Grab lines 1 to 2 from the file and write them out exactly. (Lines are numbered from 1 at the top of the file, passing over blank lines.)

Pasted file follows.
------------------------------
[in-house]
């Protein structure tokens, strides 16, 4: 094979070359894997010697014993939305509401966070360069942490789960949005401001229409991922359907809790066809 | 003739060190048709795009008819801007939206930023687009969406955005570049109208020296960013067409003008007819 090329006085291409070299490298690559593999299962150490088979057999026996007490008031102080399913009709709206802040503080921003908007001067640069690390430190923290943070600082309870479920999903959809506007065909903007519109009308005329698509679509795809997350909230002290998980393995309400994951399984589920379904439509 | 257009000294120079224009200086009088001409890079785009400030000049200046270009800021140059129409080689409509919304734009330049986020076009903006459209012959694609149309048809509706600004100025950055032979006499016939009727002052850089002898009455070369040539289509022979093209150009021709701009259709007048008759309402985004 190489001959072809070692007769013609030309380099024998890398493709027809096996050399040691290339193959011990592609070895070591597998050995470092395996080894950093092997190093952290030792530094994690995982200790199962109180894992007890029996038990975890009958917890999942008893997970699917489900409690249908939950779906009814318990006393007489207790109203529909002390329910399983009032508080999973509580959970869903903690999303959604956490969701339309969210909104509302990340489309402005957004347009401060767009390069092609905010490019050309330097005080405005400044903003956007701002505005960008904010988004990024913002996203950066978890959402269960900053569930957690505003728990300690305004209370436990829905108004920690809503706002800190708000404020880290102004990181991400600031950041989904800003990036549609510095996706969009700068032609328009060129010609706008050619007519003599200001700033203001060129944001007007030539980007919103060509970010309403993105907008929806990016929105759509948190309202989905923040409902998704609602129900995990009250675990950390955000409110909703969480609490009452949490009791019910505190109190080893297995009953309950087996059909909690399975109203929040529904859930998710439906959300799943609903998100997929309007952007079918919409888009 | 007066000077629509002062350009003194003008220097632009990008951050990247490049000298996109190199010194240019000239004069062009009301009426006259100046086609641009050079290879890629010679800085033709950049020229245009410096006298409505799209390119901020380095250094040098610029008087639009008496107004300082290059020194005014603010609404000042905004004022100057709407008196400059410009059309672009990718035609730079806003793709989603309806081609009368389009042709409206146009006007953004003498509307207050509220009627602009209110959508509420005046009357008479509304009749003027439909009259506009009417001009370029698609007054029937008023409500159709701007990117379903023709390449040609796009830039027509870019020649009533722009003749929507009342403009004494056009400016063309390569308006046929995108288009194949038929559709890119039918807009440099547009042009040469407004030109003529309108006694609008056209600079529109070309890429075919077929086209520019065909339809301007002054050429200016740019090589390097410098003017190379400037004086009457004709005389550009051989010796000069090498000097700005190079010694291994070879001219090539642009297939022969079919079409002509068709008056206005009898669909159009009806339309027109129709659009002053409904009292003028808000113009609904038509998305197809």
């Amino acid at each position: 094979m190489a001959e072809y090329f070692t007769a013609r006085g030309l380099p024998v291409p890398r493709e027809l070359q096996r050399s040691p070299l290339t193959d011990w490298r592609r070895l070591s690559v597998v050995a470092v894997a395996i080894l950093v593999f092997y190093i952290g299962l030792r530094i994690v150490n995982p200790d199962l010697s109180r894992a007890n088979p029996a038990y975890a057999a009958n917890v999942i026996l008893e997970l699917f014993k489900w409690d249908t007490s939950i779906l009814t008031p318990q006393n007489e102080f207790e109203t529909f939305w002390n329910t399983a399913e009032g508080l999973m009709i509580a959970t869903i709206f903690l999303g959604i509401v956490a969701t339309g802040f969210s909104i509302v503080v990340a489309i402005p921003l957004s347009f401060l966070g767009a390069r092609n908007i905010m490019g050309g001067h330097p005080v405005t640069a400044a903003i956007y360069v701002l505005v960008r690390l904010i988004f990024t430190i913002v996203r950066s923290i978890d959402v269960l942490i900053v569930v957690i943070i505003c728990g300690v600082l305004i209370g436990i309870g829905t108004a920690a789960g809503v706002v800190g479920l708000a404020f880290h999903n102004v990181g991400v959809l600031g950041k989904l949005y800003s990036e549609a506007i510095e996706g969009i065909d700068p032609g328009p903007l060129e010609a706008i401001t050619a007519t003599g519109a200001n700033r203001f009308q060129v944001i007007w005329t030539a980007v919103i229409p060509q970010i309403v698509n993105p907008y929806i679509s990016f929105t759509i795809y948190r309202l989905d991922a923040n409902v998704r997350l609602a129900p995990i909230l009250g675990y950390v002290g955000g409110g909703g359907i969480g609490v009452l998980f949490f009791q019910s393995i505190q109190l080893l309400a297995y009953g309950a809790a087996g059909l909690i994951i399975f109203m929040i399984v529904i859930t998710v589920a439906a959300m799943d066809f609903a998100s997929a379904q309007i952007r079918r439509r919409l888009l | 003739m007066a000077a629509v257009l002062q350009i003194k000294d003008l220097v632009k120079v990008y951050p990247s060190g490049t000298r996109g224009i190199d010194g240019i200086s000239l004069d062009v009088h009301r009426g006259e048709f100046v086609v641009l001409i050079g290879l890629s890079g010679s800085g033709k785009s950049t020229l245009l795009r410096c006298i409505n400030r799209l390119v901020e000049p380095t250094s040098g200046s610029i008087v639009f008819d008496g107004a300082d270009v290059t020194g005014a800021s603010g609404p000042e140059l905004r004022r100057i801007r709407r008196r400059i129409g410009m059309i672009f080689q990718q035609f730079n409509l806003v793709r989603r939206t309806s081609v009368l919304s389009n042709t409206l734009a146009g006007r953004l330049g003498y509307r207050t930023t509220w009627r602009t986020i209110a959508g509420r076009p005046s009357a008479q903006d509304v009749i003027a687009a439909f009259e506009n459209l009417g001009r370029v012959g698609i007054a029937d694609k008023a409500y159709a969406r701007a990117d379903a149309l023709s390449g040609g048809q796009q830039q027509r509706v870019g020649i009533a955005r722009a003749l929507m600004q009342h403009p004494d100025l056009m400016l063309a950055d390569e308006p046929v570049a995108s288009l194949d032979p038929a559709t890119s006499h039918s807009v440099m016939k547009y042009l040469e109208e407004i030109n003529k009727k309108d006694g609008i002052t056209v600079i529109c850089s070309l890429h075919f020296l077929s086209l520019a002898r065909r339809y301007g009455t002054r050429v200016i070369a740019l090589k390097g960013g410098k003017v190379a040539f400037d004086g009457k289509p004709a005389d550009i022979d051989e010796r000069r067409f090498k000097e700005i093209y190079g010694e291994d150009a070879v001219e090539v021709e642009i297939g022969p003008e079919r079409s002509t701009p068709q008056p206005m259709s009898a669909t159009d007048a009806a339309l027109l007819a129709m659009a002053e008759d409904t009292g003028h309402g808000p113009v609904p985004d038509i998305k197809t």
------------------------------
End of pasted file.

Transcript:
[in-house]
């Protein structure tokens, strides 16, 4: 094979070359894997010697014993939305509401966070360069942490789960949005401001229409991922359907809790066809 | 003739060190048709795009008819801007939206930023687009969406955005570049109208020296960013067409003008007819 090329006085291409070299490298690559593999299962150490088979057999026996007490008031102080399913009709709206802040503080921003908007001067640069690390430190923290943070600082309870479920999903959809506007065909903007519109009308005329698509679509795809997350909230002290998980393995309400994951399984589920379904439509 | 257009000294120079224009200086009088001409890079785009400030000049200046270009800021140059129409080689409509919304734009330049986020076009903006459209012959694609149309048809509706600004100025950055032979006499016939009727002052850089002898009455070369040539289509022979093209150009021709701009259709007048008759309402985004 190489001959072809070692007769013609030309380099024998890398493709027809096996050399040691290339193959011990592609070895070591597998050995470092395996080894950093092997190093952290030792530094994690995982200790199962109180894992007890029996038990975890009958917890999942008893997970699917489900409690249908939950779906009814318990006393007489207790109203529909002390329910399983009032508080999973509580959970869903903690999303959604956490969701339309969210909104509302990340489309402005957004347009401060767009390069092609905010490019050309330097005080405005400044903003956007701002505005960008904010988004990024913002996203950066978890959402269960900053569930957690505003728990300690305004209370436990829905108004920690809503706002800190708000404020880290102004990181991400600031950041989904800003990036549609510095996706969009700068032609328009060129010609706008050619007519003599200001700033203001060129944001007007030539980007919103060509970010309403993105907008929806990016929105759509948190309202989905923040409902998704609602129900995990009250675990950390955000409110909703969480609490009452949490009791019910505190109190080893297995009953309950087996059909909690399975109203929040529904859930998710439906959300799943609903998100997929309007952007079918919409888009 | 007066000077629509002062350009003194003008220097632009990008951050990247490049000298996109190199010194240019000239004069062009009301009426006259100046086609641009050079290879890629010679800085033709950049020229245009410096006298409505799209390119901020380095250094040098610029008087639009008496107004300082290059020194005014603010609404000042905004004022100057709407008196400059410009059309672009990718035609730079806003793709989603309806081609009368389009042709409206146009006007953004003498509307207050509220009627602009209110959508509420005046009357008479509304009749003027439909009259506009009417001009370029698609007054029937008023409500159709701007990117379903023709390449040609796009830039027509870019020649009533722009003749929507009342403009004494056009400016063309390569308006046929995108288009194949038929559709890119039918807009440099547009042009040469407004030109003529309108006694609008056209600079529109070309890429075919077929086209520019065909339809301007002054050429200016740019090589390097410098003017190379400037004086009457004709005389550009051989010796000069090498000097700005190079010694291994070879001219090539642009297939022969079919079409002509068709008056206005009898669909159009009806339309027109129709659009002053409904009292003028808000113009609904038509998305197809």